Olley was the subject of this year’s winning Archibald Prize portrait by Ben Quilty and in 1948 sat for William Dobell’s prize-winner.

In 1991, she was made a Member of the Order of Australia for service as an artist and to the promotion of art. In 2006, Olley was awarded Australia’s highest civilian honour, the Companion of the Order, for service as one of Australia’s most distinguished artists, for philanthropy to the arts, and for encouragement of young and emerging artists.

“It’s such a great award. I’m overawed,” Olley said at the time. “I thought just judges and just very important people got it. “I’m not important. I just do what I want to do.”

Born in Lismore on June 24, 1923, Olley began painting as a young girl at boarding school in Brisbane, going on to become one of Australia’s most respected still-life and interior artists. She become of the country’s most generous benefactors to public galleries, including the Art Gallery of NSW and Museum of Contemporary Art, and she held honorary doctorates from the Macquarie, Sydney, Queensland and Newcastle universities.

Olley lived alone in her Paddington home.

via Artist Margaret Olley dies.

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Picasso pic raises $20m for Sydney Uni

A Pablo Picasso painting given to the University of Sydney has fetched more than $A20 million at an auction in London, with the sale proceeds to fund health research at the institution.The 40cm-wide painting, Jeune fille endormie, was one of 11 artworks given to the university last year by an anonymous donor, on the basis that any sale proceeds would go to research.The brightly coloured cubist work, which Spanish-born Picasso painted in 1935, depicts his French lover and muse, Marie-Therese Walter, asleep over her arms.

It was brought to Australia a year ago by plane in the mystery owners carry-on luggage, University of Sydney spokesman Dr Andrew Potter told AAP from London on Wednesday.When it was auctioned by Christies on Tuesday London time, it fetched STG13.5 million $A20.8 million, which was above its top end pre-sale estimate of STG8 million $A12.31 million.

Bidding was fierce, with the bidding starting at STG7 million $A10.8 million before escalating to the final price in less than two minutes.”We understand it was a British buyer,” Dr Potter said.”Were not aware of the name. There is some suggestion the name will be released in the next few weeks.”The painting was auctioned in London rather than in Sydney because the market for such works was much bigger in the United Kingdom, Dr Potter said.”Collectors of work like this are not normally in Australia,” he said.Money raised from the painting will go towards research into obesity, diabetes and cardiovascular disease at the university.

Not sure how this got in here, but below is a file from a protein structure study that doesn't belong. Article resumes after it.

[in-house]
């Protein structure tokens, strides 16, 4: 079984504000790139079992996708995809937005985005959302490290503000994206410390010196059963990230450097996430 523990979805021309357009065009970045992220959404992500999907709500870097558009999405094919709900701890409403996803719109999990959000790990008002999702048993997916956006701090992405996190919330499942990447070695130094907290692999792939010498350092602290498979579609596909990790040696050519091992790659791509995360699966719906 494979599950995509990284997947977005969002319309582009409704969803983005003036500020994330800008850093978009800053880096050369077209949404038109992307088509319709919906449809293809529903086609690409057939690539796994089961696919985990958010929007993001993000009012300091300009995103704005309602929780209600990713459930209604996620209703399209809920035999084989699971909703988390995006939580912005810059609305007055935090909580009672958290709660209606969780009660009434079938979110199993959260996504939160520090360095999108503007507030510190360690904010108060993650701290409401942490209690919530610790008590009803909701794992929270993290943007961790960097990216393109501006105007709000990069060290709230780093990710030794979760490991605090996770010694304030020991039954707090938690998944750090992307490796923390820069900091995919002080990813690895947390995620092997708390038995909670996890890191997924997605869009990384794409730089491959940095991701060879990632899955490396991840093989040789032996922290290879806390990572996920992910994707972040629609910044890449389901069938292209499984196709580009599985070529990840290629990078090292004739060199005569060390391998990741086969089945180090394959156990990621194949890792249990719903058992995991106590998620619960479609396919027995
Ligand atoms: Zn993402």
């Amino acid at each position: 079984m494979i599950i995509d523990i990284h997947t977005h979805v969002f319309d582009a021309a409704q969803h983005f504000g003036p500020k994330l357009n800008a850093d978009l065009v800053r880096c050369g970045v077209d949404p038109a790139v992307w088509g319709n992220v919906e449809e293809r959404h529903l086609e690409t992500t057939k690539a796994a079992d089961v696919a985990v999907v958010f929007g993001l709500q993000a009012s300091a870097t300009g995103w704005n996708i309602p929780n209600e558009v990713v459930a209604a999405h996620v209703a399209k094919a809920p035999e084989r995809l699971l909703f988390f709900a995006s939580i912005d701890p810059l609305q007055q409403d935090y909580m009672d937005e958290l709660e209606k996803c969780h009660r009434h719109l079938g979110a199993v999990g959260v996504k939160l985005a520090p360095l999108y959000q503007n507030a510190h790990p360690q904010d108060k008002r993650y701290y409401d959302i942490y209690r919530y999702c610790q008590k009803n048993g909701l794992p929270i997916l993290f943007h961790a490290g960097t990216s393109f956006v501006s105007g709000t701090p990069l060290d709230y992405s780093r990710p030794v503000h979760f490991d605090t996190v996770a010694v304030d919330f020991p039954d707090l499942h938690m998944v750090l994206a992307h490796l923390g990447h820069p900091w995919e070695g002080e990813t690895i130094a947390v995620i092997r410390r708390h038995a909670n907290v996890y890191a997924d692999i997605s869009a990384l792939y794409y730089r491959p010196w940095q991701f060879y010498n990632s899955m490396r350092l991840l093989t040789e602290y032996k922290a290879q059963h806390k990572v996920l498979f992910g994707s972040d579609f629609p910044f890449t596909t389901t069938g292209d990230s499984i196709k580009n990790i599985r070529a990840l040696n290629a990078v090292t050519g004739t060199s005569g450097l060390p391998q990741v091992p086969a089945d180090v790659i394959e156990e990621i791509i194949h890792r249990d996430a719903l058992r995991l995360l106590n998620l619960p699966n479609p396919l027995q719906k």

Originally acquired by Walter P Chrysler, founder of the motor company, the painting changed hands just once before it was donated to the University of Sydney in 2010 by the mystery benefactor.It was shown at a Picasso retrospective at New Yorks Museum of Modern Art MoMA in 1939, and an exhibition of works from the Chrysler collection in 1941.  It had since been hidden from view in a private collection. The painting was part of an overall gift to the university which included other paintings, cash and jewellery.

via Picasso pic raises $20m for Sydney Uni.

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Surrealist artist Leonora Carrington dies, aged 94

Sculptor Leonora Carrington, considered one of the last of the original surrealist artists, has died at the age of 94, Mexican officials have said.

British-born Carrington arrived in Mexico after she escaped from a mental hospital and fled Nazi Europe.

She settled in the country, becoming a national treasure, and creating works of art that depicted mythical worlds.

As well as sculptures, she wrote articles, novels, essays and poems exhibited around the world.

“She was the last great living surrealist,” her friend, poet Homero Aridjis said. “She was a living legend.”

She was famed for haunting, dreamlike works focusing on strange ritual-like scenes with birds, cats, unicorn-like creatures and other animals.

Life of drama

She died on Wednesday after suffering from a respiratory illness, Mexico’s National Council for Culture and Arts said.

Ms Carrington’s life was full of dramatic twists and turns.

Born in Lancashire, England, into an aristocratic industrial family in 1917 she took up painting at a young age.

 

These were some of the images that sprang from a mind obsessed with portraying a reality that transcends what can be seen

Mexico National Arts Council

At 20 she moved to Paris, falling in love with Surrealist painter Max Ernst, who was 26 years older than her.

He introduced her to major figures within the movement including Salvador Dali, Marcel Duchamp, Joan Miro and the founder of the group, Andre Breton.

She held her first surrealist painting exhibits in 1938 in both Paris and Amsterdam.

After Ernst was arrested by the Gestapo in Nazi-occupied France in 1939 she fell into a deep depression and was committed to a psychiatric hospital in Santander, Spain.

She managed to escape and, in Lisbon, she married the Mexican poet and journalist Renato Leduc.

In 1942 , they travelled to Mexico where she settled permanently, befriending painter Frida Kahlo and future Nobel laureate Octavio Paz.